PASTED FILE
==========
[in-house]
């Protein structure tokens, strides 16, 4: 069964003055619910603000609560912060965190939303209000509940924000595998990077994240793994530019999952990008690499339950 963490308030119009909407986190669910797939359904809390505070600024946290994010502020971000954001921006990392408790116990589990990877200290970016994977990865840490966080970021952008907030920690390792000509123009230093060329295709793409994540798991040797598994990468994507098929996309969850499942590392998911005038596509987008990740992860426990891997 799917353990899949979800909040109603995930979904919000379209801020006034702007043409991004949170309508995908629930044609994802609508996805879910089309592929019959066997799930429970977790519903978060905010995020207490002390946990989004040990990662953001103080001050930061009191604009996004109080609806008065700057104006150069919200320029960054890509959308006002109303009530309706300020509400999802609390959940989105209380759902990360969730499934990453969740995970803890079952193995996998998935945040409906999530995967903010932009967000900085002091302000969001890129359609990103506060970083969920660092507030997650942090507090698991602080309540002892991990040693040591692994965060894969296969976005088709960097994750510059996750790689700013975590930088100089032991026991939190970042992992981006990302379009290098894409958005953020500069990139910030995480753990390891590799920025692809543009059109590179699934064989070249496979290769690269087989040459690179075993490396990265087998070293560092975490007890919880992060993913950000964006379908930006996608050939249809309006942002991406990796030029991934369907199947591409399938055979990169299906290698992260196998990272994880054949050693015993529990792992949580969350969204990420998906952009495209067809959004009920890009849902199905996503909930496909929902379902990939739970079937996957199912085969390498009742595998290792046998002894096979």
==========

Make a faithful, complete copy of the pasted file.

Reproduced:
[in-house]
């Protein structure tokens, strides 16, 4: 069964003055619910603000609560912060965190939303209000509940924000595998990077994240793994530019999952990008690499339950 963490308030119009909407986190669910797939359904809390505070600024946290994010502020971000954001921006990392408790116990589990990877200290970016994977990865840490966080970021952008907030920690390792000509123009230093060329295709793409994540798991040797598994990468994507098929996309969850499942590392998911005038596509987008990740992860426990891997 799917353990899949979800909040109603995930979904919000379209801020006034702007043409991004949170309508995908629930044609994802609508996805879910089309592929019959066997799930429970977790519903978060905010995020207490002390946990989004040990990662953001103080001050930061009191604009996004109080609806008065700057104006150069919200320029960054890509959308006002109303009530309706300020509400999802609390959940989105209380759902990360969730499934990453969740995970803890079952193995996998998935945040409906999530995967903010932009967000900085002091302000969001890129359609990103506060970083969920660092507030997650942090507090698991602080309540002892991990040693040591692994965060894969296969976005088709960097994750510059996750790689700013975590930088100089032991026991939190970042992992981006990302379009290098894409958005953020500069990139910030995480753990390891590799920025692809543009059109590179699934064989070249496979290769690269087989040459690179075993490396990265087998070293560092975490007890919880992060993913950000964006379908930006996608050939249809309006942002991406990796030029991934369907199947591409399938055979990169299906290698992260196998990272994880054949050693015993529990792992949580969350969204990420998906952009495209067809959004009920890009849902199905996503909930496909929902379902990939739970079937996957199912085969390498009742595998290792046998002894096979």